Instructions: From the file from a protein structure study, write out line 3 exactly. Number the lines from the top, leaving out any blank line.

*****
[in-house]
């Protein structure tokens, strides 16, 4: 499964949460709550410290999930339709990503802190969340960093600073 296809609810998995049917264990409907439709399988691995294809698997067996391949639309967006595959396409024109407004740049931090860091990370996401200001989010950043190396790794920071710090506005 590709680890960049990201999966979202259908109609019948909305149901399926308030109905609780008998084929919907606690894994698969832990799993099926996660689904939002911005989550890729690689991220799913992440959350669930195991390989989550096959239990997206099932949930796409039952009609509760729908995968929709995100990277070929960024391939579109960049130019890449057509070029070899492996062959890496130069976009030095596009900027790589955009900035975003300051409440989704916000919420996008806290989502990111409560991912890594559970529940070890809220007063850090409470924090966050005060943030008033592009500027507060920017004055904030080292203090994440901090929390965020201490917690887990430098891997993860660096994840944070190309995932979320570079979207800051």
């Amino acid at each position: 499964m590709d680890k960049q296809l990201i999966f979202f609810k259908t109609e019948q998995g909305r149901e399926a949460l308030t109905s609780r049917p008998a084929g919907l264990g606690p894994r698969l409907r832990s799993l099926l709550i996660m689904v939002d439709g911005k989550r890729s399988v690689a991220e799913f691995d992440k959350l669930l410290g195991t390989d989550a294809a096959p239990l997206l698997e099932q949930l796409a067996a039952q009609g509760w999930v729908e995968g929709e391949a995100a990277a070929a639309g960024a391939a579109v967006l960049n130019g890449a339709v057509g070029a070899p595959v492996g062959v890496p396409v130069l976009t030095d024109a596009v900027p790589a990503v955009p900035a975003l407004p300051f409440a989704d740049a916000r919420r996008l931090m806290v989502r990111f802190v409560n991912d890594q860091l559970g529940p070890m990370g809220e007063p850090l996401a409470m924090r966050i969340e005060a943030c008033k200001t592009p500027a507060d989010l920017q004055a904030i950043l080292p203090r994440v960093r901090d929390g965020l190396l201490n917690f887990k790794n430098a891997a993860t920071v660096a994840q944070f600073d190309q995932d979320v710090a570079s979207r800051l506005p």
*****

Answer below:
């Amino acid at each position: 499964m590709d680890k960049q296809l990201i999966f979202f609810k259908t109609e019948q998995g909305r149901e399926a949460l308030t109905s609780r049917p008998a084929g919907l264990g606690p894994r698969l409907r832990s799993l099926l709550i996660m689904v939002d439709g911005k989550r890729s399988v690689a991220e799913f691995d992440k959350l669930l410290g195991t390989d989550a294809a096959p239990l997206l698997e099932q949930l796409a067996a039952q009609g509760w999930v729908e995968g929709e391949a995100a990277a070929a639309g960024a391939a579109v967006l960049n130019g890449a339709v057509g070029a070899p595959v492996g062959v890496p396409v130069l976009t030095d024109a596009v900027p790589a990503v955009p900035a975003l407004p300051f409440a989704d740049a916000r919420r996008l931090m806290v989502r990111f802190v409560n991912d890594q860091l559970g529940p070890m990370g809220e007063p850090l996401a409470m924090r966050i969340e005060a943030c008033k200001t592009p500027a507060d989010l920017q004055a904030i950043l080292p203090r994440v960093r901090d929390g965020l190396l201490n917690f887990k790794n430098a891997a993860t920071v660096a994840q944070f600073d190309q995932d979320v710090a570079s979207r800051l506005p």